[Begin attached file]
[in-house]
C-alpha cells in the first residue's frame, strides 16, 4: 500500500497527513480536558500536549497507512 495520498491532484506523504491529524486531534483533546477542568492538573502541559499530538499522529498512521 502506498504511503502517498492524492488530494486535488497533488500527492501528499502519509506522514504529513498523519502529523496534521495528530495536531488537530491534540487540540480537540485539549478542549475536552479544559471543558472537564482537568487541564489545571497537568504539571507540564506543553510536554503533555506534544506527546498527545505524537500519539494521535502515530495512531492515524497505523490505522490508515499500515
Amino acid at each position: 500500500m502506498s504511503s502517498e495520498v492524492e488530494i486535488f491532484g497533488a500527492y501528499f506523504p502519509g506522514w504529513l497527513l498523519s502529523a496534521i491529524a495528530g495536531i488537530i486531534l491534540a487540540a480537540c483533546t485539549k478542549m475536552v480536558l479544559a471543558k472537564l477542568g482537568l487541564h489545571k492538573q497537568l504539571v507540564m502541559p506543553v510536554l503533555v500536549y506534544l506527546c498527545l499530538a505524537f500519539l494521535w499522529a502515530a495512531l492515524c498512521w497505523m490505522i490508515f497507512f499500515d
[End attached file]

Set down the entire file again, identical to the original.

[in-house]
C-alpha cells in the first residue's frame, strides 16, 4: 500500500497527513480536558500536549497507512 495520498491532484506523504491529524486531534483533546477542568492538573502541559499530538499522529498512521 502506498504511503502517498492524492488530494486535488497533488500527492501528499502519509506522514504529513498523519502529523496534521495528530495536531488537530491534540487540540480537540485539549478542549475536552479544559471543558472537564482537568487541564489545571497537568504539571507540564506543553510536554503533555506534544506527546498527545505524537500519539494521535502515530495512531492515524497505523490505522490508515499500515
Amino acid at each position: 500500500m502506498s504511503s502517498e495520498v492524492e488530494i486535488f491532484g497533488a500527492y501528499f506523504p502519509g506522514w504529513l497527513l498523519s502529523a496534521i491529524a495528530g495536531i488537530i486531534l491534540a487540540a480537540c483533546t485539549k478542549m475536552v480536558l479544559a471543558k472537564l477542568g482537568l487541564h489545571k492538573q497537568l504539571v507540564m502541559p506543553v510536554l503533555v500536549y506534544l506527546c498527545l499530538a505524537f500519539l494521535w499522529a502515530a495512531l492515524c498512521w497505523m490505522i490508515f497507512f499500515d